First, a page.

OSX dial home

Discussion in 'macOS' started by kntgsp, Aug 8, 2008.

  1. kntgsp macrumors 6502a

    Joined:
    Jul 27, 2004
    #1
    I use less OSX than i do Linux, so I don't know as much about the minutiae of OSX.

    With the recent discovery of the config file on the iPhone that allows remote disabling I'm curious as to how much OSX dials home to Cupertino and whether or not editing of configs is allowed to remove this?

    I'm not accusing Apple of any wrong doing, and I fully realize Vista does this as well. I'm just curious, and some people more concerned with privacy might be as well.
     
  2. robbieduncan Moderator emeritus

    robbieduncan

    Joined:
    Jul 24, 2002
    Location:
    London
    #2
    The only system component that would regularly "dial home" is Software Update. You can turn that off in System Preferences.
     
  3. kntgsp thread starter macrumors 6502a

    Joined:
    Jul 27, 2004
    #3
    Well that I knew. I mean "unofficially". Something that dials home providing OS version number, programs installed, etc. with no discernible use other than hording information on the user. I'm asking because if they did it with the iPhone, they could do it with OSX. Although with the OS not being closed down like it is on the mobile platform, it would be harder to conceal.

    This isn't a "putting my tinfoil hat on" type statement. It's one of honest curiosity.

    I'm not saying they do, and it would be unlikely given that it'd be easier to spot. Anyone connecting to the internet via a proxy they set up themselves would be able to quickly identify any requests to IP's not sent by the user when no programs are running, like, say, to servers owned by Apple directly or indirectly.

    Just couldn't find any info on whether anyone had bothered to see is all.
     
  4. SpookyLars macrumors 6502

    Joined:
    Jul 21, 2008
    Location:
    Poland
    #4
    Little Snitch is the tool that let you see which components or apps are "dialing home". It's shareware.
     
  5. robbieduncan Moderator emeritus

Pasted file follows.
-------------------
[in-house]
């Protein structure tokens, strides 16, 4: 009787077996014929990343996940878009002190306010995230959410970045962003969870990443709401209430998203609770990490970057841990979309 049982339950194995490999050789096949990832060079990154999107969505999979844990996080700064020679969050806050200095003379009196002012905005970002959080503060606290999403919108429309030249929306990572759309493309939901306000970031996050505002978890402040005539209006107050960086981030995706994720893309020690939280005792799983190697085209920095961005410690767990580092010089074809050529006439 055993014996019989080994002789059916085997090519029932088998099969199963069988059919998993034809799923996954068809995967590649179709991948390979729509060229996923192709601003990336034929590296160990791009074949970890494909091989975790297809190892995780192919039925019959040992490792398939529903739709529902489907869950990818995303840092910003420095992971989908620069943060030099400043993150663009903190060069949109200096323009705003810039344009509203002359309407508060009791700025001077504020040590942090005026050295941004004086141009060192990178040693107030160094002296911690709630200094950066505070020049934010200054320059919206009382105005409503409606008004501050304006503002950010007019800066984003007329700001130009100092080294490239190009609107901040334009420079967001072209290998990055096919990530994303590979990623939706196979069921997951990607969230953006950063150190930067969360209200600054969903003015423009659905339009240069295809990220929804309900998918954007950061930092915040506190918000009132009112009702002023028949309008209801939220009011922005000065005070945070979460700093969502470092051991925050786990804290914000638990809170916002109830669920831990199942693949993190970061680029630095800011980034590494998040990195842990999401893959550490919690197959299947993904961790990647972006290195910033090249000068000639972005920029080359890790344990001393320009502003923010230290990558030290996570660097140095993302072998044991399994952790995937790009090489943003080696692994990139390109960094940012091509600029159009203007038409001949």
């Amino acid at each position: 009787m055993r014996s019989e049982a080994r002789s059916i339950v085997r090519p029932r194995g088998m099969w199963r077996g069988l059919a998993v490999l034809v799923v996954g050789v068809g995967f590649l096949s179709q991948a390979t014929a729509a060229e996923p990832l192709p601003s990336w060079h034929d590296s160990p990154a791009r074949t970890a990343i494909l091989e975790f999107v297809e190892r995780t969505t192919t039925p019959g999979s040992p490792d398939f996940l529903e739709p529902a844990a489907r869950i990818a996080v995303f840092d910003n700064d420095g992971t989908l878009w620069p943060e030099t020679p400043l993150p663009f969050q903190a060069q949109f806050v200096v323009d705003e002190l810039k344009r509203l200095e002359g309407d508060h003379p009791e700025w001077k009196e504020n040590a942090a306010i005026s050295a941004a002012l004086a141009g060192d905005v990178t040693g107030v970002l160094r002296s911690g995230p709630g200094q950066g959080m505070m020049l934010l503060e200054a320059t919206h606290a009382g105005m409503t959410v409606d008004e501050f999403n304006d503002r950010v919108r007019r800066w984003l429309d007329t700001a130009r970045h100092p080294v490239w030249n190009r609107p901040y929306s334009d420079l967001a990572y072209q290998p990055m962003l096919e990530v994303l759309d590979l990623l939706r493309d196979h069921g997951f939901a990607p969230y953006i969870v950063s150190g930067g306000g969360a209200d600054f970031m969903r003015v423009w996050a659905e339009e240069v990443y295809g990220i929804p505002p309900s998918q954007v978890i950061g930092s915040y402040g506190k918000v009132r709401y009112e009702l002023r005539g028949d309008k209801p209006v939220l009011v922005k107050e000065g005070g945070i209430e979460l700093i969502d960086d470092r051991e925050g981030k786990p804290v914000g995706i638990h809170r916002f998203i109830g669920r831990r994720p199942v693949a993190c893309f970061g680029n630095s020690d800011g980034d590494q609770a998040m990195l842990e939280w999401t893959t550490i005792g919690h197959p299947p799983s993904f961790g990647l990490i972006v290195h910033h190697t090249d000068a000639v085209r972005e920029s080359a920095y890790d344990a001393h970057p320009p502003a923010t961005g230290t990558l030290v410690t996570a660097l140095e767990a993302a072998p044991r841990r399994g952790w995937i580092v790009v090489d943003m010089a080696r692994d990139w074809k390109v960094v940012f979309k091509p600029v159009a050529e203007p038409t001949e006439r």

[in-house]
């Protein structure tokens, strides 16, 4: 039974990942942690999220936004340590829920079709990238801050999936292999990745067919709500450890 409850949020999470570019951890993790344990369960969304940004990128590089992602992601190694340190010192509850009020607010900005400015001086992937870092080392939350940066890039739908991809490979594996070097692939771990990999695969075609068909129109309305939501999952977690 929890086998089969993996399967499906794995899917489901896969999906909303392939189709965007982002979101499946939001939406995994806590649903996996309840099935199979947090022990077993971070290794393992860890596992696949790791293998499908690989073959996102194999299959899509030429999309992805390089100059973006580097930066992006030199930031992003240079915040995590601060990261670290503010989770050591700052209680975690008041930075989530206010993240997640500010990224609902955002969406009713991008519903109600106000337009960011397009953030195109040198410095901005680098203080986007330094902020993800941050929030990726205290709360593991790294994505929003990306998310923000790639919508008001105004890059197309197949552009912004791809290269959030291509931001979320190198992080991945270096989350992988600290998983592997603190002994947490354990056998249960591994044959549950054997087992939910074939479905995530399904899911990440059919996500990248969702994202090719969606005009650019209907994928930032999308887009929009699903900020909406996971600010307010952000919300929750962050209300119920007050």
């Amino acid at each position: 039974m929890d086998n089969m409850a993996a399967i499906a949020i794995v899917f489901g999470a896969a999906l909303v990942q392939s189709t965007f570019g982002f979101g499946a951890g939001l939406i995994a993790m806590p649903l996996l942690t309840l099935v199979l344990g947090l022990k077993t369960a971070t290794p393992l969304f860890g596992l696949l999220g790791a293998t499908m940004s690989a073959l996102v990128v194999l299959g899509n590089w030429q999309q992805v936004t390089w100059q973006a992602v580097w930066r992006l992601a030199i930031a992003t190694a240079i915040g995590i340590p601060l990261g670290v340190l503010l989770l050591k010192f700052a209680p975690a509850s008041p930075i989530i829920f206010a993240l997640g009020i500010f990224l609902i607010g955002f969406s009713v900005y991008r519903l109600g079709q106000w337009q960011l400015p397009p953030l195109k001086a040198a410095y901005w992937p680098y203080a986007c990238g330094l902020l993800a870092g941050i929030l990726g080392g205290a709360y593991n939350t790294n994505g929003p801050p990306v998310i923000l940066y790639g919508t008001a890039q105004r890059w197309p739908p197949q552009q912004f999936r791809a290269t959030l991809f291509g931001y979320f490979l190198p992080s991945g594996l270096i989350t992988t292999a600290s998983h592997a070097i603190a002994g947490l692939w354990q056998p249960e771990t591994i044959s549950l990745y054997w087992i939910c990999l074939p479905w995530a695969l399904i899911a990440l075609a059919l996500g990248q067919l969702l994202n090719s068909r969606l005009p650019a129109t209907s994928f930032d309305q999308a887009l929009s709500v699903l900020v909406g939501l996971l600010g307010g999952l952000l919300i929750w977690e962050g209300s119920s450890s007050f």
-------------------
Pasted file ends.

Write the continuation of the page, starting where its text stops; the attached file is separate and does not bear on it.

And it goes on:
robbieduncan

    Joined:
    Jul 24, 2002
    Location:
    London
    #5
    There is no evidence of anything like this. Given the amount of time OSX has been available it seems unlikely that this exists.

    I would point out there is no evidence they did this with the iPhone either. The URL found can be retrieved over standard https with no more information being sent than retrieving any secure web page. No one, at least no one with any sense, has suggested that Apple upload details of the phone to retrieve that data. In addition no one has actually provided any evidence that the URL ever gets loaded to the phone: it could simply be a configuration item for code that never got written.
     
  6. kntgsp thread starter macrumors 6502a

    Joined:
    Jul 27, 2004
    #6
    Ah thank you. That's what I was looking for.
     
  7. kntgsp thread starter macrumors 6502a

    Joined:
    Jul 27, 2004
    #7
    Right, but the config file specifically refers to "unauthorized apps" indicating that it would at some point, have to dial home to relay info. The idea of anything "dialing home" without user authorization is what I was more interested in. And if it isn't implemented, then yea, you wouldn't expect the https address to give you anything. Doesn't really prove or disprove anything.

    Seems a blatant invasion of privacy. And while I find it highly unlikely that this happens and someone hasn't found it yet by this point, it was just asked out of curiosity.

    Like Firefox by default dialing home to certain DNS servers every now and then to relay usage statistics. It's easily disabled, but the user isn't made aware that it even exists.

    That sort of thing, that's all. And more power to people who want to relay their usage statistics. Many people just value their privacy more. It's not a dig against the companies or individuals, I'm just wondering if anyone has observed similar dial home tactics employed by OSX.
     
  8. robbieduncan Moderator emeritus

    robbieduncan

    Joined:
    Jul 24, 2002
    Location:
    London
    #8
    No it wouldn't. Far easier and more likely would be that the phone sends and HTTPS GET request for the file and receives it. It then checks the contents of the file against the IDs of the installed apps and deactivates any that match. No information (apart from current IP address) has to be sent to the server.
     
  9. kntgsp thread starter macrumors 6502a

    Joined:
    Jul 27, 2004
    #9
    I meant the server relaying info to the phone. Sorry, didn't mean for that to imply the reverse. Ah, nevermind you get what I'm saying.
     

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